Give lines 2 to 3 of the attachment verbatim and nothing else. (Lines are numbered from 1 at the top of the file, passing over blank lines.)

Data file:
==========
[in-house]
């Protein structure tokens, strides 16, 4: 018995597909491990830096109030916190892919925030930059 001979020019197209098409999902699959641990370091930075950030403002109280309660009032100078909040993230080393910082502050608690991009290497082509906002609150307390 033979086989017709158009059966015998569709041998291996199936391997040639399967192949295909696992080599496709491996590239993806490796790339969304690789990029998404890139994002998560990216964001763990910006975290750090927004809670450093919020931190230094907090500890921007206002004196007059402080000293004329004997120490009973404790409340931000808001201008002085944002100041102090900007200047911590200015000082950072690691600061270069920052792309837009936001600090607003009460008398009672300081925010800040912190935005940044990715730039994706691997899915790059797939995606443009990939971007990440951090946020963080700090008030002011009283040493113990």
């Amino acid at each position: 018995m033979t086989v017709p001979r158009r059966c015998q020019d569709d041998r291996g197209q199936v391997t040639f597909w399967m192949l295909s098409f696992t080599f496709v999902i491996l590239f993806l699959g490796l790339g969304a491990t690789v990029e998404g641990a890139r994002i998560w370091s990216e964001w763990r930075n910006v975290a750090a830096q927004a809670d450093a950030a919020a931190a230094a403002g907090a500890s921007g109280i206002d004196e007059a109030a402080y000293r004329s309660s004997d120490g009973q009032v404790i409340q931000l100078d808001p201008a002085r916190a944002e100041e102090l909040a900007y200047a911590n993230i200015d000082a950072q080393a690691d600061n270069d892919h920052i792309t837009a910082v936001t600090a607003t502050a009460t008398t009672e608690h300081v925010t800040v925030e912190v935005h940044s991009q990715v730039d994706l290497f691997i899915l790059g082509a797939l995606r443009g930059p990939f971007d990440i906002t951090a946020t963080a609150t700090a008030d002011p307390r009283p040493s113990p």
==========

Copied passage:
């Protein structure tokens, strides 16, 4: 018995597909491990830096109030916190892919925030930059 001979020019197209098409999902699959641990370091930075950030403002109280309660009032100078909040993230080393910082502050608690991009290497082509906002609150307390 033979086989017709158009059966015998569709041998291996199936391997040639399967192949295909696992080599496709491996590239993806490796790339969304690789990029998404890139994002998560990216964001763990910006975290750090927004809670450093919020931190230094907090500890921007206002004196007059402080000293004329004997120490009973404790409340931000808001201008002085944002100041102090900007200047911590200015000082950072690691600061270069920052792309837009936001600090607003009460008398009672300081925010800040912190935005940044990715730039994706691997899915790059797939995606443009990939971007990440951090946020963080700090008030002011009283040493113990």
């Amino acid at each position: 018995m033979t086989v017709p001979r158009r059966c015998q020019d569709d041998r291996g197209q199936v391997t040639f597909w399967m192949l295909s098409f696992t080599f496709v999902i491996l590239f993806l699959g490796l790339g969304a491990t690789v990029e998404g641990a890139r994002i998560w370091s990216e964001w763990r930075n910006v975290a750090a830096q927004a809670d450093a950030a919020a931190a230094a403002g907090a500890s921007g109280i206002d004196e007059a109030a402080y000293r004329s309660s004997d120490g009973q009032v404790i409340q931000l100078d808001p201008a002085r916190a944002e100041e102090l909040a900007y200047a911590n993230i200015d000082a950072q080393a690691d600061n270069d892919h920052i792309t837009a910082v936001t600090a607003t502050a009460t008398t009672e608690h300081v925010t800040v925030e912190v935005h940044s991009q990715v730039d994706l290497f691997i899915l790059g082509a797939l995606r443009g930059p990939f971007d990440i906002t951090a946020t963080a609150t700090a008030d002011p307390r009283p040493s113990p």